Libraries are often public spaces with a rather private focus, each visitor engrossed in quiet contemplation or simply curled up with a good book. However, the beauty of London is found in its nooks and crannies, so let’s take a look at eight libraries that are tucked a little further off the beaten track.
St. Bride Library
Bride Lane, Fleet Street, London EC4Y 8EE
Within an 1894 brick Victorian building, the St. Bride Library specialises in “something for everyone in the world of graphics.” This means more than 50,000 books on printing techniques, visual styles, typography, graphic design, and calligraphy, as well as a massive store of artifacts spanning the 17th to the 20th centuries, including wood blocks, copper plates, and lithographic stones. A strong smell of ink permeates the space, so you can get a whiff of the history of hundreds of years of printed word.
Aldermanbury EC2V 7HH
The Guildhall Library prides itself as the library of London history, and its collections comprise over 200,000 titles from the past seven centuries. Books, pamphlets, periodicals, and other materials cover every aspect of life in London, ranging from clockmakers’ records and British parliamentary papers to books on wine and maritime history.
The Women’s Library
10 Portugal Street, London WC2A 2HD
Located within the London School of Economics, the Women’s Library emphasises the political, economic, and social changes in the lives of women in the United Kingdom over the past 150 years. The collections include over 60,000 books and pamphlets, 3,000 periodical titles, 500 archives, and over 5,000 artifacts. Notable items include the campaign materials of women’s suffrage societies and personal archives of British female activists.
The Wiener Library for the Study of the Holocaust & Genocide
29 Russell Square, London WC1B 5DP
As the world’s oldest Holocaust library, the Wiener Library holds over one million items documenting the horrors perpetuated on the Jews by the Nazis. It was founded in the 1920s in Berlin by a German Jew named Dr. Alfred Wiener, before being moved to Amsterdam. In 1958, the library relocated again to London to dwell in a scrappy Marylebone townhouse, before settling into its current home in Russell Square. The library played a key role in assisting the prosecutors at the Nuremberg Trial, and helped start the recording of survivor testimonies.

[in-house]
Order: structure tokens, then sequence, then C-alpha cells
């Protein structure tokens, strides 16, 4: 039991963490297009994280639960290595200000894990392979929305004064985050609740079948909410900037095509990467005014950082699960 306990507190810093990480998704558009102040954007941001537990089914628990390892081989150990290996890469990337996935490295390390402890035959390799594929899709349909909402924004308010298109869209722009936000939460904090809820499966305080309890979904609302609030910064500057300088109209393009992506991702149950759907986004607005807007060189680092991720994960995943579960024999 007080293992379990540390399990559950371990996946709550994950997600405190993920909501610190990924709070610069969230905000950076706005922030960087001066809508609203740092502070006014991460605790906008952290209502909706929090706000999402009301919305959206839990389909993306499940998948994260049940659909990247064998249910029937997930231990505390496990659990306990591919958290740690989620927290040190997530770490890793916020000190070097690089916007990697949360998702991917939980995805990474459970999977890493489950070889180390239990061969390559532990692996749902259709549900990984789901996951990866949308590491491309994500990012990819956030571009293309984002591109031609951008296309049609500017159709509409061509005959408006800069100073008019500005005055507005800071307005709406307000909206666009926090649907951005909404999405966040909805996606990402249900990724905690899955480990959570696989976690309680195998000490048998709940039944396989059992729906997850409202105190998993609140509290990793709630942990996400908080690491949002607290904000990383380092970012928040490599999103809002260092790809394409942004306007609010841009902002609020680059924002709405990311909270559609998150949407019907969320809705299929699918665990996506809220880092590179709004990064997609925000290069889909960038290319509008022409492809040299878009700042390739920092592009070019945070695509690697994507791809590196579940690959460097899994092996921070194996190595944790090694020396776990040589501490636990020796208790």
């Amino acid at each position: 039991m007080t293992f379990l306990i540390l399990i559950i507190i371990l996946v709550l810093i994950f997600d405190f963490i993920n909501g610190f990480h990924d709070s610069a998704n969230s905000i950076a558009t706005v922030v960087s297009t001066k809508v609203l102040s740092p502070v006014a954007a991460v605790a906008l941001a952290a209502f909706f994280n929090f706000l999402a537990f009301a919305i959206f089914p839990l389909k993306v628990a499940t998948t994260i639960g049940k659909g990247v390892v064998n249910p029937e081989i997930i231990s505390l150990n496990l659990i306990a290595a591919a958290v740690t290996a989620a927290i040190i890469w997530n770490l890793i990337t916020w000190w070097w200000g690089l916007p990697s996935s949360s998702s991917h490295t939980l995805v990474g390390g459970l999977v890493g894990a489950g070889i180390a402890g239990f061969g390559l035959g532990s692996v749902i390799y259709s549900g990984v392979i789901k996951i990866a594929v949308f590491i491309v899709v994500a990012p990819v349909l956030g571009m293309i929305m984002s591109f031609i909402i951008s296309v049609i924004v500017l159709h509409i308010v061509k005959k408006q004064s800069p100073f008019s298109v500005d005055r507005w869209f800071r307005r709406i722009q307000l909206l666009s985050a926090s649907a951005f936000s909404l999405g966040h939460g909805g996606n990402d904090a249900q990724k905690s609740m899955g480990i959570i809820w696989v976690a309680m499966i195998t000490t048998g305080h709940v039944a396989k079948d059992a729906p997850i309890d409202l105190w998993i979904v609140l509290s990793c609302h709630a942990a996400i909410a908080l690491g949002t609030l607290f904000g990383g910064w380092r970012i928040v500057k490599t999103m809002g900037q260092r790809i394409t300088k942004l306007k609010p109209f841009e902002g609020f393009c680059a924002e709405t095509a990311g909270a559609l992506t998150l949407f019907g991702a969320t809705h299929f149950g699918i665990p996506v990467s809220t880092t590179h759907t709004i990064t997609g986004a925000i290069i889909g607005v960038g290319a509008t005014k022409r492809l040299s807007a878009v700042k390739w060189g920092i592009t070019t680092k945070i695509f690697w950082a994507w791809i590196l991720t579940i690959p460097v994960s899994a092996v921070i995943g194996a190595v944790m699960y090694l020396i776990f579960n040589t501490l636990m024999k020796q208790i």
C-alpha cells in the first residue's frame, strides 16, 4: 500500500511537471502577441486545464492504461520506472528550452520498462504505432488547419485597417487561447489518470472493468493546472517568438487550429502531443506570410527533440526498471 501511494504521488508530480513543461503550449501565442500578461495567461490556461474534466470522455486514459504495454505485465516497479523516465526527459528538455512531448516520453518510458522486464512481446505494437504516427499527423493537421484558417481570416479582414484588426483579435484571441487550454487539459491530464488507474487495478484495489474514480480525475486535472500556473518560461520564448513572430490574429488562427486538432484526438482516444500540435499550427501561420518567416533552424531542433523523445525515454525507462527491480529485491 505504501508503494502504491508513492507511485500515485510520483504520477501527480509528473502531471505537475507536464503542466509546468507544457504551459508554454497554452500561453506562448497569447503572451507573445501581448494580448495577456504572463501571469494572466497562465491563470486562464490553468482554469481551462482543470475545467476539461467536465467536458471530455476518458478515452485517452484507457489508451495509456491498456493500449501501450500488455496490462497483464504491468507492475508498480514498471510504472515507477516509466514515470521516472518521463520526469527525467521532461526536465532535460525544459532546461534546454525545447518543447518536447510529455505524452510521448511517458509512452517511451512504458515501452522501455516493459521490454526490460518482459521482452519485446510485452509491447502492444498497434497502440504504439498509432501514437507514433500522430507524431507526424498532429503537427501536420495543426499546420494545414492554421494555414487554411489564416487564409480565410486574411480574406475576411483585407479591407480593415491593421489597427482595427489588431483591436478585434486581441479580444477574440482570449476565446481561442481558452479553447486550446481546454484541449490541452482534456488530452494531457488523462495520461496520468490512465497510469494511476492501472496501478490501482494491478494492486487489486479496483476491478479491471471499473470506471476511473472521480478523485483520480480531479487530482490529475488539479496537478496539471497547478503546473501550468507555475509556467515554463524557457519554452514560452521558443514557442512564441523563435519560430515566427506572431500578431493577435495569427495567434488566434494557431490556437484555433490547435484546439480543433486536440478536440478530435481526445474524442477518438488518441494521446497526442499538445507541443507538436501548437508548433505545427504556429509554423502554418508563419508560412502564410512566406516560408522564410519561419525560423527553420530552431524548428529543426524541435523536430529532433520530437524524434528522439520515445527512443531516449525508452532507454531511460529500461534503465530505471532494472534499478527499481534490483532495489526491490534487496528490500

Examples of the extensive collection include a historic board game that is won by the player who rounds up the most Jews, telephone directories marked with addresses of Jewish residents who would be displaced, and articles written by former SS officers. The Wiener Library is constantly given material (boxes of letters, diaries, etc.) by Jewish families who want to ensure that the lessons of the Holocaust are not lost.
The Saison Poetry Library
Royal Festival Hall, Level 5, London SE1 8XX
As the most comprehensive collection of British poetry from 1912 onward, the Poetry Library, founded in 1953, has more than 200,000 items. All titles published in the UK are kept in stock, and a rotating exhibition space features works by artists engaging with text and poetry. An interesting service provided by the Saison Poetry Library is the Lost Quotations query, where the librarians and the general public can help track down the full poem based on just a line or two that might have stuck in someone’s head.
Westminster Music Library
160 Buckingham Palace Road, London SW1W 9UD
Nestled within the Victoria Library, the Westminster Music Library is the largest clearinghouse for public music in the United Kingdom. With over 80,000 items, the library’s highlights include orchestral sets available for hire to professional and amateur groups, and original manuscripts and printed music from the 18th century. And of course, the Westminster Music Library often serves as a venue for a wide variety of musical performances.
Marx Memorial Library
37A Clerkenwell Green, London EC1R 0DU
The Marx Memorial Library holds tens of thousands of books, newspapers, and pamphlets covering Marxist and Scientific Socialist thought, and the general history of the working class. The building that houses the library used to be the headquarters of various radical organisations like the London Patriotic Society, as well as the publishing centre for leftist newspapers. A large fresco-style mural by Viscount Hastings, a protégé of the Mexican artist Diego Rivera, decorates the wall of the first-floor reading room. Entitled “The Worker of the Future Clearing Away the Chaos of Capitalism,” the mural depicts events and major people in the history of the British Labour movement. While in exile, Lenin worked in the building from April 1902 to May 1903, editing and printing the journal ISKRA (The Spark), which was smuggled into Russia. This little office is well-preserved and open to the public.
The Vinyl Library
The brainchild of two garage DJs — Elly Rendall and Sophie Austin — the Vinyl Library has only been around for about a year. Until July 2014, it lived in a small storefront next to a luxury kitchen shop in Stoke Newington. Volunteer-run and certainly not-for-profit, this vinyl-only lending library is stocked entirely with donations from the general public. Joining the Vinyl Library costs just ten pounds a month and gives members access to events (such as listening evenings, pop up workshops, and mixing lessons) and of course to the vinyl. Due to rent increases, the Vinyl Library has left its north London home and is in search of its next place to roost.
This feature originally appeared in Atlas Obscura.